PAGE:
This month (which has been a properly EXTRAORDINARY month) I presented a paper at the International Astronautical Conference in Cape Town titled:
Artists & Scientists – Experimenting Together:
Inspiring primary school children about space and science using art and play
It tells the story of the ride we’ve been on so far with the Unlimited Space Agency and what our plans are for the future and I wondered if some of you might be interested. So here follows the words and some of the pictures that made up my presentation. Any comments, ideas or responses very happily received in the comments below…
We’d like to thank Ecclesiastical Insurance for their generous help and support in meeting the costs of my trip to IAC 2011. We really wouldn’t have been able to take up this prestigious invitation otherwise.
The focus of Unlimited Theatre’s work in recent years has been to inspire children and young people about science. Their developing reputation as pioneers in this field led to a commission in 2009 from the world renowned Polka Theatre in London to make a play ”to inspire children about science”. Mission To Mars was written in close consultation with Dr Gail Iles (an ESA astronaut instructor who the company members trained with at the EAC as part of their research) and Dr Andrew Newsam (of the Astrophysics Research Institute at Liverpool John Moores University and Director of the National Schools’ Observatory Project). The play ran in London for five weeks in 2010 before going on a tour of the UK visiting major theatres and attracting many thousands of children, their parents, teachers and carers. To accompany the play Unlimited also produced a live-action role playing game at the National Theatre for families to play set on an earth orbiting space station and an extraordinary six week Alternate Reality Adventure for 20 primary schools using game design, storytelling and secure social networking websites for each school for all ”in game communications”. In the process the Unlimited Space Agency has been established and the company has won a series of prestigious awards including the Sir Arthur Clarke Award for Achievement in Space Education & Outreach. Throughout the project Unlimited conducted in depth evaluation gathering evidence and feedback from participants, children, parents and teachers and the response has been overwhelmingly positive. This paper presents a compelling case study of how artists and scientists can work together to reach and inspire the scientists of the future at a crucial stage in their education experience.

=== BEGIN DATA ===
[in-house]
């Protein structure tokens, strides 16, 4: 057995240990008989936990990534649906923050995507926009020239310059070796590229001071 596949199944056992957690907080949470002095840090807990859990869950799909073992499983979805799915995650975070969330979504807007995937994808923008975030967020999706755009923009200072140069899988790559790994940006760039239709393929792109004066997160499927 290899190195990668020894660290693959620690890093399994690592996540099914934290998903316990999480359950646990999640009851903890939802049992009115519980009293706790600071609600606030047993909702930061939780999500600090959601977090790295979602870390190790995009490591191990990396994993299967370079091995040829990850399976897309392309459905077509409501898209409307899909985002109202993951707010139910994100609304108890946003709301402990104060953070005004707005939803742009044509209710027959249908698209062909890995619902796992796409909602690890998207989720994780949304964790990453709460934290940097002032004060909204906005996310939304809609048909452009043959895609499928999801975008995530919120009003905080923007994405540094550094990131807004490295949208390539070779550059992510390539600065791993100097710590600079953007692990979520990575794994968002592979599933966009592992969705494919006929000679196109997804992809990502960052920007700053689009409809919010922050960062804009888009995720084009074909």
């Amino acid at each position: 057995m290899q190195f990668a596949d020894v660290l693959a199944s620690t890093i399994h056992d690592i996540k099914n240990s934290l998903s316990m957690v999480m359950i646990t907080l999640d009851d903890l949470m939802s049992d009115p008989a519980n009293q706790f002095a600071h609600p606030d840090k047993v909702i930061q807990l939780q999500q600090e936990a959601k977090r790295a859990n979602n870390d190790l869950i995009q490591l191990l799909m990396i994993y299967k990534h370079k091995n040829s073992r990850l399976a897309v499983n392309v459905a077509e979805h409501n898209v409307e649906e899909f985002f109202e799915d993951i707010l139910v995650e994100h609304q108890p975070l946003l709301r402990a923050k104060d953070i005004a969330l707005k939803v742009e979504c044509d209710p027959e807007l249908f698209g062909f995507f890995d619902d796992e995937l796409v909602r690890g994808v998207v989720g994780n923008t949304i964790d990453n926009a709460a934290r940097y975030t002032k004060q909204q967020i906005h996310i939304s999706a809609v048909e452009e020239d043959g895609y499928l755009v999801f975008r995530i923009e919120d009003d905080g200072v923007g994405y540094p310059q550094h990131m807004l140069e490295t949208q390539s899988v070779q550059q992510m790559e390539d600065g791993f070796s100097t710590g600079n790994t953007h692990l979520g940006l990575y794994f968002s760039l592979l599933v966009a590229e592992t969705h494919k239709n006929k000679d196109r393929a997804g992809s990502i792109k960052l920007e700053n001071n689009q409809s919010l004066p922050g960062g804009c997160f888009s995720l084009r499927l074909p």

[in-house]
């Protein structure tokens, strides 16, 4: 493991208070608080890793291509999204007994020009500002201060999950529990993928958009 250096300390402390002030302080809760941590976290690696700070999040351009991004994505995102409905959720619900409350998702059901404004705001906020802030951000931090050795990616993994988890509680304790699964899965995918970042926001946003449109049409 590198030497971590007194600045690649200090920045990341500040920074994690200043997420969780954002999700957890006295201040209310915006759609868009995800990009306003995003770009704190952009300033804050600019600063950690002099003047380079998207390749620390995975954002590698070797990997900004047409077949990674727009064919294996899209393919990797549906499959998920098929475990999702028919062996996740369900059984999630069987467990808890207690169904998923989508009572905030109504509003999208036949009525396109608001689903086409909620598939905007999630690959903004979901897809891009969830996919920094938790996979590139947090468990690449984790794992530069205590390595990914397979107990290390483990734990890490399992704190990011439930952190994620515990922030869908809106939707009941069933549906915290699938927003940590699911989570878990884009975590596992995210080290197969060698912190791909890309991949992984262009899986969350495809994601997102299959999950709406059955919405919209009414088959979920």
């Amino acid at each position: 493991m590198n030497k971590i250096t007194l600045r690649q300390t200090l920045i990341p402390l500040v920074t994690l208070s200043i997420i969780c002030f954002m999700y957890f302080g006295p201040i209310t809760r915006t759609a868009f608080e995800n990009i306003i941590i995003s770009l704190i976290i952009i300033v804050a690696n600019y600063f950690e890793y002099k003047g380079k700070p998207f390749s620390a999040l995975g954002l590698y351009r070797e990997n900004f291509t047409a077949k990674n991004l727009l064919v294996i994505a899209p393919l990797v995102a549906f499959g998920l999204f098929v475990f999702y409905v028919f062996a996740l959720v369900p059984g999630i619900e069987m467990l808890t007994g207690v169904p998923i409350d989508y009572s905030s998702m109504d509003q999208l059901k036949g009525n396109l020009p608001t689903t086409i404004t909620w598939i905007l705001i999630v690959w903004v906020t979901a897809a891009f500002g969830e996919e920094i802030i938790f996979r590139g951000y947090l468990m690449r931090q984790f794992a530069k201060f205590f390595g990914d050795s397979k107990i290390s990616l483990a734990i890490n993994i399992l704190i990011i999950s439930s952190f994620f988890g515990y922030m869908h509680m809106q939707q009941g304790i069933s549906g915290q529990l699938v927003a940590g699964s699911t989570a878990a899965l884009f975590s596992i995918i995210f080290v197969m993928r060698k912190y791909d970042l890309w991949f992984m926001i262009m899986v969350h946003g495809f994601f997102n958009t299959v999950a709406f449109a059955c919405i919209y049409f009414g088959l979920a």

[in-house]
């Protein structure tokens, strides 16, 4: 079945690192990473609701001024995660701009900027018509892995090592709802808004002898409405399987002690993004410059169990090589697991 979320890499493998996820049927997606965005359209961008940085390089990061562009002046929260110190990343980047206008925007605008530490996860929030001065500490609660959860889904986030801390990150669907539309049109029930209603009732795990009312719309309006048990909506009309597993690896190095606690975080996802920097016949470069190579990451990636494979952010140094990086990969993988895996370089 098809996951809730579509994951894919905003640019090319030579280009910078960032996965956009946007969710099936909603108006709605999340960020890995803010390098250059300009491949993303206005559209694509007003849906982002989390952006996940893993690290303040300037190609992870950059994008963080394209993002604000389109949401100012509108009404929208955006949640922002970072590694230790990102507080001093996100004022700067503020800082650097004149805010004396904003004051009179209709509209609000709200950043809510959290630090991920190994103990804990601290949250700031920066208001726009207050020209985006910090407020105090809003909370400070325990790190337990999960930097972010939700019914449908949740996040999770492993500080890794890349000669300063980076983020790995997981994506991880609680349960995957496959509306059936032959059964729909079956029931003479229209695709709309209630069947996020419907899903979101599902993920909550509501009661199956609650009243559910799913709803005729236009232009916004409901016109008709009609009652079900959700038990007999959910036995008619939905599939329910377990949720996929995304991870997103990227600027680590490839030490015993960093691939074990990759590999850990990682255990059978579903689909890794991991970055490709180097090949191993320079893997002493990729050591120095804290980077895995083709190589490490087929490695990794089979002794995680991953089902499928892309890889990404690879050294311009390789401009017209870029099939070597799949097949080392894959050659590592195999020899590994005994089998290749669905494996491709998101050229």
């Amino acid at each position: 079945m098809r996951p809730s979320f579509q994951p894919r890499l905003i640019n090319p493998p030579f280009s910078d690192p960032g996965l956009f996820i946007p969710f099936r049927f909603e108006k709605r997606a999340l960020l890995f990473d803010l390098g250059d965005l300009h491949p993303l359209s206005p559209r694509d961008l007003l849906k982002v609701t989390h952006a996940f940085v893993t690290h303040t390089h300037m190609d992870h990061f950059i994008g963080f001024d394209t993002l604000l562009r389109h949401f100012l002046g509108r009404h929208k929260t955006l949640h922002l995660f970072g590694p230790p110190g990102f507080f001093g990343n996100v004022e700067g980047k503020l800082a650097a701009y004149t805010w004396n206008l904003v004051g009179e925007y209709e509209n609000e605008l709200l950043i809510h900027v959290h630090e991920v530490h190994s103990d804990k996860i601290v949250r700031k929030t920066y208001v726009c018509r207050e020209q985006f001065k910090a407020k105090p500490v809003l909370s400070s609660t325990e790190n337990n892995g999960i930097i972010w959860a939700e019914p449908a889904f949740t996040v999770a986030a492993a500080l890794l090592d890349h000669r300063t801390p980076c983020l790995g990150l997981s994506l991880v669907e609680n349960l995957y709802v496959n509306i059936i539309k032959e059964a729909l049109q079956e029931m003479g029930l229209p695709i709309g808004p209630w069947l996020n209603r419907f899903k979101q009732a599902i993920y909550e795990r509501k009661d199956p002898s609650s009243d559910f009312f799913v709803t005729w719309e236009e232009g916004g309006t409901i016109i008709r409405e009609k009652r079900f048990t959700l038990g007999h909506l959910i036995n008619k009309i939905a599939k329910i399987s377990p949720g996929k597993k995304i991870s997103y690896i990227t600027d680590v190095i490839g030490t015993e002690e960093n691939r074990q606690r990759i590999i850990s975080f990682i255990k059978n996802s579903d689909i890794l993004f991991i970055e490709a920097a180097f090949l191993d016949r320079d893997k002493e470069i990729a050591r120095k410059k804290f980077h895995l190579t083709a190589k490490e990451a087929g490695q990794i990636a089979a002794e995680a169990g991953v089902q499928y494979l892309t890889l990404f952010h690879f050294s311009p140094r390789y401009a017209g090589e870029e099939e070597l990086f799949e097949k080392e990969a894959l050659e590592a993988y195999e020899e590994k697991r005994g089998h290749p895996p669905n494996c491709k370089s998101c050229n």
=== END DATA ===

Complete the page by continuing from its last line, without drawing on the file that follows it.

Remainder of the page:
Hello. I’m Jon . I’m the Creative Director of Unlimited Theatre and the Director of Human Space Flight Operations for the Unlimited Space Agency.
This ‘paper’ is likely to be a bit different from the majority of those included for this conference. I’m a director and a writer for theatre rather an academic and I’m aware that I’ve been invited to present this paper “orally”. So this is really a ‘script’ for a performance that I’ll be giving on Friday 7th October at the Cape Town International Convention Centre. A script which I’ll probably deviate from at times and respond to the unique event, moment, breath in that room in the future (as I write this) or past (as you read). The information will be the same but the experience will be quite different.
I feel it’s important to recognise that difference here because what this paper is most interested in describing and promoting, is the high value and impact of the arts (in particular the performing arts) in inspiring and educating children. Further than that, the particular value and impact of encouraging an active engagement with these activities. One in which the participants have genuine agency, with the ability to influence decisions, stories and outcomes. Basically – the power of art, play and games to inspire engagement and learning. Something that we at Unlimited believe in passionately. Because we experience it at work every day.
WHAT IS UNLIMITED?
Formed in Leeds (UK) in 1997, Unlimited is what happens when the artists Clare Duffy, Chris Thorpe and myself make new work together. Our work is always co-created with equal partnership in the creative process and in collaboration with an expanding pool of associate artists, scientists, technologists and educators. At the heart of our work is a sincere engagement with our audiences, both in the process and moment of (co)creation.
We are storytellers.
Our stories are always for live performance, most often happening in theatres but also in public spaces and outdoors. Increasingly however they are being made with a ‘cross-platform curiosity’ – that is, with a desire to make and distribute them in other places (e.g. for broadcast and the internet) but still and always with an emphasis on the ‘liveness’ of that experience for our audiences.